From the age of 14 until I was 21 I read Lord of the Rings every Spring. It wasn’t until I was 22 that I made the connection with the season. There’s probably something deep and meaningful about Seasons and Age and the book itself and all that if I thought about it. But I don’t particularly want to. That was so long ago and a completely different era.
The book I want to talk about is Nevil Shute’s post-apocalyptic novel On the Beach (1957).
Why does is speak to me? The tragedy and the humanity. A total immersion in TS Elliot’s lines from The Hollow Men
This is the way the world ends
Not with a bang but a whimper
From Wikipedia: The New York Times called it “the most haunting evocation we have of a world dying of radiation after an atomic war.
From The Atlantic: “Only a very humane writer could have told a story as desolate as this and made it seem at once so close and implacable. The book held a kind of cobra fascination for me. I didn’t want to keep on looking, but I did to the end.”
It’s an old book now and I understand the science on which it hinges is wrong, but for me that changes nothing. The story is set in Melbourne after a nuclear war, the hero is an American submarine captain, the heroine and Australian woman. It’s about how we face death and I like the way Shute has drawn his characters as they wait for the inevitable. To say it is ‘deeply moving’ doesn’t come near the impact this book has on me.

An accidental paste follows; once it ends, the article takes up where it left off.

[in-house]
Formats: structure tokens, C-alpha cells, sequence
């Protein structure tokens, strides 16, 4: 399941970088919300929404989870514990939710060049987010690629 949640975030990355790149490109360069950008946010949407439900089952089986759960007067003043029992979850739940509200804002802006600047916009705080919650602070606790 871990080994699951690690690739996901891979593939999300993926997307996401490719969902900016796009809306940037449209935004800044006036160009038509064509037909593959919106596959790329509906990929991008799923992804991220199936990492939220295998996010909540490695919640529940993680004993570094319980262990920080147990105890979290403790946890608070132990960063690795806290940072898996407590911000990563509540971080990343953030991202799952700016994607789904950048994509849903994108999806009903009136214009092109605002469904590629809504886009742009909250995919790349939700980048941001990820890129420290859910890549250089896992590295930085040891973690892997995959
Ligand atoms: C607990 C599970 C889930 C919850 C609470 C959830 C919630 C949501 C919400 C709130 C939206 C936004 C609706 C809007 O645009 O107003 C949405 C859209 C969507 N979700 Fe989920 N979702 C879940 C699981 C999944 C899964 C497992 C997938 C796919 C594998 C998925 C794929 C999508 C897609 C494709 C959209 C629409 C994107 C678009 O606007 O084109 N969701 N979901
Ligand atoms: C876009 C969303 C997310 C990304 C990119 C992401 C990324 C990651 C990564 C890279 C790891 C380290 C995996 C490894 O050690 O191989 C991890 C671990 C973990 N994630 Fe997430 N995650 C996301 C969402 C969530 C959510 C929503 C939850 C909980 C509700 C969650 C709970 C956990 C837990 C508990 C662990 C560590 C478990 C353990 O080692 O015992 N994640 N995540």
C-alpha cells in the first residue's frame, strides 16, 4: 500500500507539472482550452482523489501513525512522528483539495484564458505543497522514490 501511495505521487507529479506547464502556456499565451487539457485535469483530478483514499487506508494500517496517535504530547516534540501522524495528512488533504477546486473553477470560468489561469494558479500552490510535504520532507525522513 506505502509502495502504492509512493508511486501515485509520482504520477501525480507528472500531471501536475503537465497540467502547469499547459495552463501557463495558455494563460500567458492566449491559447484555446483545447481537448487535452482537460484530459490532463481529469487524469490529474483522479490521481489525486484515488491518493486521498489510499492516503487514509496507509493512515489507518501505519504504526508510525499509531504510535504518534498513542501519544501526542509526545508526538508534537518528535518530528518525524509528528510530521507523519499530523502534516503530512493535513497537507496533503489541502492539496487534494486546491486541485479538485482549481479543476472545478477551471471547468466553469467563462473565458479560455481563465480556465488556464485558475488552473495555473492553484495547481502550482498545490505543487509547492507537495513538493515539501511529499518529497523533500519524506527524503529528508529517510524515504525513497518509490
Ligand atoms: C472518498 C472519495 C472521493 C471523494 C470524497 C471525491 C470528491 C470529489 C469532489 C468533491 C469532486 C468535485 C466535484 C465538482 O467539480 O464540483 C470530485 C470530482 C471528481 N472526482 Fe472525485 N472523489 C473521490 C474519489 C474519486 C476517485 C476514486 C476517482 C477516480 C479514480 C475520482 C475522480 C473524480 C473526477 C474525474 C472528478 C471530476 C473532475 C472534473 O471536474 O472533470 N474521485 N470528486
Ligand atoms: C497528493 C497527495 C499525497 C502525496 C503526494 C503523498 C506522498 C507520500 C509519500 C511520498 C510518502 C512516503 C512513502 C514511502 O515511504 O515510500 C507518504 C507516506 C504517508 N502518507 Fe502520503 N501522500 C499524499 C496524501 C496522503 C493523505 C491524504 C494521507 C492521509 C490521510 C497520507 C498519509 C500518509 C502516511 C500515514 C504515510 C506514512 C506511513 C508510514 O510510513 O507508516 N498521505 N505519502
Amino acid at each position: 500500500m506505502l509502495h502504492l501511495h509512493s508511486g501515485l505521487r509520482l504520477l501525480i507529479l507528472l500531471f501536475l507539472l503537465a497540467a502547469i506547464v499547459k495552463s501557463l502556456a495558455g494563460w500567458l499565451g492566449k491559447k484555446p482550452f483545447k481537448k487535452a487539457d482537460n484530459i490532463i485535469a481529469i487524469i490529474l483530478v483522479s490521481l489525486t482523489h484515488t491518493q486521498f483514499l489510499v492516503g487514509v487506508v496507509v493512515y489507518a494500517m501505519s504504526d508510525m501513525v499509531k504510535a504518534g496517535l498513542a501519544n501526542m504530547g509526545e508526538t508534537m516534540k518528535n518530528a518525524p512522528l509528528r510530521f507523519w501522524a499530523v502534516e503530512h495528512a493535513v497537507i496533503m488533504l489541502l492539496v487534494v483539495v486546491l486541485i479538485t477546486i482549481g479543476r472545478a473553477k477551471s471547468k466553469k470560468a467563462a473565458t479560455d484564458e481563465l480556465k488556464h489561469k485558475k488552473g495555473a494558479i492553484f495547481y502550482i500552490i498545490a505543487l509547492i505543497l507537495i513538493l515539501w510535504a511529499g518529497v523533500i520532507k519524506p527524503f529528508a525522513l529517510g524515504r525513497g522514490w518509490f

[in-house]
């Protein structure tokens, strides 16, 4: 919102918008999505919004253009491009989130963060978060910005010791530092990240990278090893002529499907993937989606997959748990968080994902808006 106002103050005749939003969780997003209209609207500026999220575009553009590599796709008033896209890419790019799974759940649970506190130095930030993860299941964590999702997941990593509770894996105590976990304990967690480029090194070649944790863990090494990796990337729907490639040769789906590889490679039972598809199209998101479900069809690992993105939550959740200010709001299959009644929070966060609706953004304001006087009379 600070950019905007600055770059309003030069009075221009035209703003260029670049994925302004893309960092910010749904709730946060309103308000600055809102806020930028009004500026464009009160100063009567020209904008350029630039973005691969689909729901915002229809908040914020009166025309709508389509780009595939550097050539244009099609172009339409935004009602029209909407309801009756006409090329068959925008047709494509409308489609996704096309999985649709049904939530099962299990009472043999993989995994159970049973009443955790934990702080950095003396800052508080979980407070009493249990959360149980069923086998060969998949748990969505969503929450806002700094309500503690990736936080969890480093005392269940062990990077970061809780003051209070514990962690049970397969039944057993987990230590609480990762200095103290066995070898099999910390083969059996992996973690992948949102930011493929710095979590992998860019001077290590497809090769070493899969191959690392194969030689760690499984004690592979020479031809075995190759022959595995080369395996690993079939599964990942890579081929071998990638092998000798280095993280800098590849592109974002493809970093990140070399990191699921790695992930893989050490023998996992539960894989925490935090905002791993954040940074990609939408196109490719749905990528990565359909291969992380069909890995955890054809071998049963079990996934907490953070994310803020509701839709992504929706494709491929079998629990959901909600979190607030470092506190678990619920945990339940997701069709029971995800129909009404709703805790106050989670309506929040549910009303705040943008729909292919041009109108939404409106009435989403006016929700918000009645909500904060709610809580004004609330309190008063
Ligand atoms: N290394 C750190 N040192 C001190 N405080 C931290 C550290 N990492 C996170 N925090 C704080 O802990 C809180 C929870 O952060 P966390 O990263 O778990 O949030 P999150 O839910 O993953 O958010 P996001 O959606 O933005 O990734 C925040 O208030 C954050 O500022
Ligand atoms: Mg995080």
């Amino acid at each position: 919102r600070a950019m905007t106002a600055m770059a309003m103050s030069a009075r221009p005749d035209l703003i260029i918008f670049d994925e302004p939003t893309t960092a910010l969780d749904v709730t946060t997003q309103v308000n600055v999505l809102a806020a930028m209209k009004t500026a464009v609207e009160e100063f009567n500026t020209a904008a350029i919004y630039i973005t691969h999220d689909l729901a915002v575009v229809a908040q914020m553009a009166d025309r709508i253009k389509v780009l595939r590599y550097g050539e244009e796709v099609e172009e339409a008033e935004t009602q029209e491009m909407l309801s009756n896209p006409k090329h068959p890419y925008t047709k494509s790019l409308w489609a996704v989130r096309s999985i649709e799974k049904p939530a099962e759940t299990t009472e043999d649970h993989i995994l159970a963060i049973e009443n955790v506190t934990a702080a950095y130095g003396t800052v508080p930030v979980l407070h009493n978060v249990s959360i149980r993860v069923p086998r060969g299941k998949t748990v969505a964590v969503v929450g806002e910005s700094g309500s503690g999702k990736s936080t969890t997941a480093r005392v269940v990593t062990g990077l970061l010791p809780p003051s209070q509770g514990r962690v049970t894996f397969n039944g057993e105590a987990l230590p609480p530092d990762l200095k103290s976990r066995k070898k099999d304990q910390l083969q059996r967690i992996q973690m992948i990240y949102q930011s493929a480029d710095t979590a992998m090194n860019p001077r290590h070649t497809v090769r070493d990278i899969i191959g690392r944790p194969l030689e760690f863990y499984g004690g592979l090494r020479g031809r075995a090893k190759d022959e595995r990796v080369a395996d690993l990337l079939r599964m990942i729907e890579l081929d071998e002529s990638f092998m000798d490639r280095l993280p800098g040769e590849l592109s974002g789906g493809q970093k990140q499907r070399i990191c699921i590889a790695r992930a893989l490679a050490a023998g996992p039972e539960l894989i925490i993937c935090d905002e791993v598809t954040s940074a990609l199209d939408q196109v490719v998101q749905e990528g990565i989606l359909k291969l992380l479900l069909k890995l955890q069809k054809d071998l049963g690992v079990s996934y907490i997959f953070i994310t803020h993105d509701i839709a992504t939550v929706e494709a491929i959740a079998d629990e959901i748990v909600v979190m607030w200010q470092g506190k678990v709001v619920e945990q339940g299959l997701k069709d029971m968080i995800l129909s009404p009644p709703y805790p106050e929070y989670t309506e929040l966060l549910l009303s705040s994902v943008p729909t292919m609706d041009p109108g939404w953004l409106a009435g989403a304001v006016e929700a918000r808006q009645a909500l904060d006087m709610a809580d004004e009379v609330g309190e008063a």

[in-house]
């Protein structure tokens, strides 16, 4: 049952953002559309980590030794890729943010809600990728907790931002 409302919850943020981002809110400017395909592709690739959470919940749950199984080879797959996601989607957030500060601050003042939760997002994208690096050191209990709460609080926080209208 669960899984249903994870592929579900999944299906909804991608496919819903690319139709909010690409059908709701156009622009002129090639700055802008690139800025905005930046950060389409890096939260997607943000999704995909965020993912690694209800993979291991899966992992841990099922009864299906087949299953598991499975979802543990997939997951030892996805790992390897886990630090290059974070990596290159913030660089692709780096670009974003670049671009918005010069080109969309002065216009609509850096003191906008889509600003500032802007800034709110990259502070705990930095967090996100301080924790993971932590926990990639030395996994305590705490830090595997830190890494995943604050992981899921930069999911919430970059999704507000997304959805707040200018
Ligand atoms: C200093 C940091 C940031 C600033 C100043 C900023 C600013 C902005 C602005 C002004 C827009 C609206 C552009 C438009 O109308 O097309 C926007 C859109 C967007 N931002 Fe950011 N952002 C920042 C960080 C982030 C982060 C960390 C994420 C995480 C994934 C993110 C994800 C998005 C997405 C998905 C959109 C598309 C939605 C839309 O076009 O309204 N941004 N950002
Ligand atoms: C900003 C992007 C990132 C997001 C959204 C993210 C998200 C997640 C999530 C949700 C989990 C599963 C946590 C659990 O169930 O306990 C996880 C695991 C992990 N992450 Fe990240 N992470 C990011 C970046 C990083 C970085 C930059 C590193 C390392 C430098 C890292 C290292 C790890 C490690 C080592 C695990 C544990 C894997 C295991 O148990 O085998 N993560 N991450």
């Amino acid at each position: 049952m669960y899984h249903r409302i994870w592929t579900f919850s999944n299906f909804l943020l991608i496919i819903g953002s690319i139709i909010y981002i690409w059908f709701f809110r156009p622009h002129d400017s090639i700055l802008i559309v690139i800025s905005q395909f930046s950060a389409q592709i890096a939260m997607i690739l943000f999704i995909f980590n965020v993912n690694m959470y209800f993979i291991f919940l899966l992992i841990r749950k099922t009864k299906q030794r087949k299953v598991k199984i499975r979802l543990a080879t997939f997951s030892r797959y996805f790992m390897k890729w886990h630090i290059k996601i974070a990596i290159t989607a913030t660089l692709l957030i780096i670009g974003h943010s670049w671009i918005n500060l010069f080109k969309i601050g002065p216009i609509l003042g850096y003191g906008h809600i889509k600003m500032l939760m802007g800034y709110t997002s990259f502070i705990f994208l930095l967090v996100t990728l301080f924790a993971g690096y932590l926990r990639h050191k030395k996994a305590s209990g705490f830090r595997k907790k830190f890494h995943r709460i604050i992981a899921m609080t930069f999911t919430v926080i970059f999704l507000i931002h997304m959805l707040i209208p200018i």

Two movies have been made – In 1959 starring Gregory Peck and Ava Gardener and the other in 2000 starring Armand Assante, Bryan Brown and Rachel Ward. Both films were good and worth watching but they both changed the original story, watering down the ending. Even Gregory Peck is said to have objected to the changes, let alone Nevil Shute.
The epigraph from my 1958 reprint
Perhaps some of my friends prefer more cheerful books – lets go and see:
PS The 8th International Nevil Shute Conference is in Hobart this year, it’s called The Rainbow Connection in reference to the book he wrote set in the South West Wilderness region of Tasmania – The Rainbow and the Rose